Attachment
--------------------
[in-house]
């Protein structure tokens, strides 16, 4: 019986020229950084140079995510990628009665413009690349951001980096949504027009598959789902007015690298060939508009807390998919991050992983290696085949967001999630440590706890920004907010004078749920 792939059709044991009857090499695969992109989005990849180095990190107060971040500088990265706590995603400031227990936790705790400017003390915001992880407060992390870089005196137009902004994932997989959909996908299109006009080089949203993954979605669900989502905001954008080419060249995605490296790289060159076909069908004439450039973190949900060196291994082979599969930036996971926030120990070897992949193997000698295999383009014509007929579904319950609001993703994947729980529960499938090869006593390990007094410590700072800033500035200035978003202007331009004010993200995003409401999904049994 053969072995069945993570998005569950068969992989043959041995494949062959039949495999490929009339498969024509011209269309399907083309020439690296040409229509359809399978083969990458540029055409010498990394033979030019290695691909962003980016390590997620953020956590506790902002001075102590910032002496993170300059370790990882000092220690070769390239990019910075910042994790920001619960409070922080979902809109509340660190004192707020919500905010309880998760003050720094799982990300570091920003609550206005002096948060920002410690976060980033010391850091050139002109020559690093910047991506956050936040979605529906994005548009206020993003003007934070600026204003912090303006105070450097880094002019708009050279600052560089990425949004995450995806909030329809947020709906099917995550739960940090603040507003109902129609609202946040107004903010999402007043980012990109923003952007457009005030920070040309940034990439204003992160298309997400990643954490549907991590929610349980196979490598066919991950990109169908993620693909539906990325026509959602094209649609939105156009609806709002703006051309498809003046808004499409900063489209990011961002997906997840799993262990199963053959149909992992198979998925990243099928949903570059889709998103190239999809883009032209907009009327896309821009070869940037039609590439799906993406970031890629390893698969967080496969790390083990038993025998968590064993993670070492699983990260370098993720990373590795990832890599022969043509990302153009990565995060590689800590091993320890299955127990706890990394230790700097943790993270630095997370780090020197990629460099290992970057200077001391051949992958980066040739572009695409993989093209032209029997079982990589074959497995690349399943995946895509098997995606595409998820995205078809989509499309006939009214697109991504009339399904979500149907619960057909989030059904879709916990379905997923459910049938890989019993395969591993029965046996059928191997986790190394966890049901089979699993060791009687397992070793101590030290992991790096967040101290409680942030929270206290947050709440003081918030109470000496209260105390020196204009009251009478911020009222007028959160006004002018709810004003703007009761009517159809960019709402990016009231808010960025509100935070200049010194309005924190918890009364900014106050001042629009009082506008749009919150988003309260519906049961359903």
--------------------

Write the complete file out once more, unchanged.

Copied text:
[in-house]
């Protein structure tokens, strides 16, 4: 019986020229950084140079995510990628009665413009690349951001980096949504027009598959789902007015690298060939508009807390998919991050992983290696085949967001999630440590706890920004907010004078749920 792939059709044991009857090499695969992109989005990849180095990190107060971040500088990265706590995603400031227990936790705790400017003390915001992880407060992390870089005196137009902004994932997989959909996908299109006009080089949203993954979605669900989502905001954008080419060249995605490296790289060159076909069908004439450039973190949900060196291994082979599969930036996971926030120990070897992949193997000698295999383009014509007929579904319950609001993703994947729980529960499938090869006593390990007094410590700072800033500035200035978003202007331009004010993200995003409401999904049994 053969072995069945993570998005569950068969992989043959041995494949062959039949495999490929009339498969024509011209269309399907083309020439690296040409229509359809399978083969990458540029055409010498990394033979030019290695691909962003980016390590997620953020956590506790902002001075102590910032002496993170300059370790990882000092220690070769390239990019910075910042994790920001619960409070922080979902809109509340660190004192707020919500905010309880998760003050720094799982990300570091920003609550206005002096948060920002410690976060980033010391850091050139002109020559690093910047991506956050936040979605529906994005548009206020993003003007934070600026204003912090303006105070450097880094002019708009050279600052560089990425949004995450995806909030329809947020709906099917995550739960940090603040507003109902129609609202946040107004903010999402007043980012990109923003952007457009005030920070040309940034990439204003992160298309997400990643954490549907991590929610349980196979490598066919991950990109169908993620693909539906990325026509959602094209649609939105156009609806709002703006051309498809003046808004499409900063489209990011961002997906997840799993262990199963053959149909992992198979998925990243099928949903570059889709998103190239999809883009032209907009009327896309821009070869940037039609590439799906993406970031890629390893698969967080496969790390083990038993025998968590064993993670070492699983990260370098993720990373590795990832890599022969043509990302153009990565995060590689800590091993320890299955127990706890990394230790700097943790993270630095997370780090020197990629460099290992970057200077001391051949992958980066040739572009695409993989093209032209029997079982990589074959497995690349399943995946895509098997995606595409998820995205078809989509499309006939009214697109991504009339399904979500149907619960057909989030059904879709916990379905997923459910049938890989019993395969591993029965046996059928191997986790190394966890049901089979699993060791009687397992070793101590030290992991790096967040101290409680942030929270206290947050709440003081918030109470000496209260105390020196204009009251009478911020009222007028959160006004002018709810004003703007009761009517159809960019709402990016009231808010960025509100935070200049010194309005924190918890009364900014106050001042629009009082506008749009919150988003309260519906049961359903």